In its first 12 months OYEH recorded over 2300 attendances, launched three startups, and provided space for 13 young entrepreneurs to run their businesses.
Onkaparinga Now introduces you to four creatives who Community Development Officer Wilson Ndung’u says “are great examples of young people in our community who show what is possible, that you can maximise
your potential and achieve your dreams”.
Sam Wannan, 23, is a talented and versatile artist whose creativity is expressed on canvas and on screen, with his digital illustrations exhibited at art events, including the Adelaide Fringe.
His reputation is growing. So is his commitment to seeing other young artists gain the same opportunities he has been given through OYEH programs.
Sam now influences these programs, equipping young creatives to turn their passions into profits.
He’s also a member of OYEH’s steering committee, supporting the youth hub he says has been “an amazing boost” for his personal and professional development.
“It’s allowed me to connect with the community in a way nowhere else could. I’ve been able to advertise and sell artworks as well as connect with young artists to mentor them in developing their portfolios and selling their work.”
Josh Moorhouse, 24, shares Sam’s passion for OYEH, saying it changed his life.
The professional jazz musician was trained at the Elder Conservatorium of Music but the thought of inspiring others was something Josh could never have imagined in 2017. He just wanted to get well. Even playing the piano was difficult. But Josh says his adversity became his “ammunition to make big changes” in his life and the lives of others.
“OYEH has been an incredible platform for me to do that; to build relationships with people in the community and get them involved in our programs.” Today, Josh tinkles the ivories splendidly and invests in others selflessly.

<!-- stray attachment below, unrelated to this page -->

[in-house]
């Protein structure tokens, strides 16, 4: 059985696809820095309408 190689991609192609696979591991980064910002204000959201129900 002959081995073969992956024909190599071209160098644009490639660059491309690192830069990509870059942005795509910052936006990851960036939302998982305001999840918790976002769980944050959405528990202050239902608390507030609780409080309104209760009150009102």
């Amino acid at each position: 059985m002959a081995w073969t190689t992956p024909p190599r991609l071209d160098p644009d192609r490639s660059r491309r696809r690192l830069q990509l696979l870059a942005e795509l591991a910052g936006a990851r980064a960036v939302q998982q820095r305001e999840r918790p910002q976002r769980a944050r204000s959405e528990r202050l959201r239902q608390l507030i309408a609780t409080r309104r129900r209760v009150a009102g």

“OYEH allowed me to start playing again,” he says. “And it’s given me opportunities to get involved with other young people, transition to volunteer roles, be a crew member at our Dare to Dream events, and get involved in the advisory group.”
Josh’s passion for his community led to his selection in the Bendigo Community Bank Fleurieu Future Leaders program. Council endorsed the selection by sponsoring Josh. Watch this space.
Stoly Mercer’s creativity shone from a young age. The busy toddler painted everything in sight, including the family home – with water! (No mess, says mum, Kym.) Today, the 19-year-old’s passion for creating and changing the world is expressed through her jewellery; beautiful sterling silver bracelets, earrings and necklaces, with a penchant for Harry Potter items. She even customises pieces for her growing market, working tirelessly to ensure there is a wide selection on her Facebook shopfront. Even when it hurts.
Debilitating pain from rheumatoid arthritis restricts Stoly’s mobility but not her determination to achieve her dreams. Attending OYEH’s jewellery making workshop 12 months ago sparked a desire to make a living from the hobby she lives and breathes. Her journey has been inspiring. Stoly embraced other programs, learning business and marketing skills, working alongside other creatives and volunteering. She is now a valued member of OYEH’s leadership team and even has her own business: Stoly’s Craft Creations.
“I love OYEH; its community and support, and how it’s helping me achieve my dreams,” she beams.
Michael Davies, 21, is a parkour instructor who sees things differently. Nothing is too hard. Nothing is impossible. If you want to get from A to Z he’ll show you how.
An urban space with its steps, rails, poles and benches becomes an environment to leap, vault, climb and quadrupedal land. Think acrobatic chases in James Bond’s Casino Royale. But Michael’s ‘nothing is too hard’ attitude was reserved for parkour. Life outside the discipline had obstacles too hard to scale. Until he joined OYEH.
“I wouldn’t be where I am without these guys,” he says. “From the age of 12 all I wanted to do was parkour. Even when I was doing something else, my mind was on parkour.” Michael says he tried to “kick off a hobby business”, instructing children at local playgrounds and thought that was the best he could achieve.
“Then I got involved in OYEH and they’re like ‘you can do it’. They showed me what I could do and how I could do it. “I now have my own business and make a living from teaching parkour to kids aged eight to 18. “I’m a different person now than when I came here and it’s only going to get better,” the young entrepreneur says.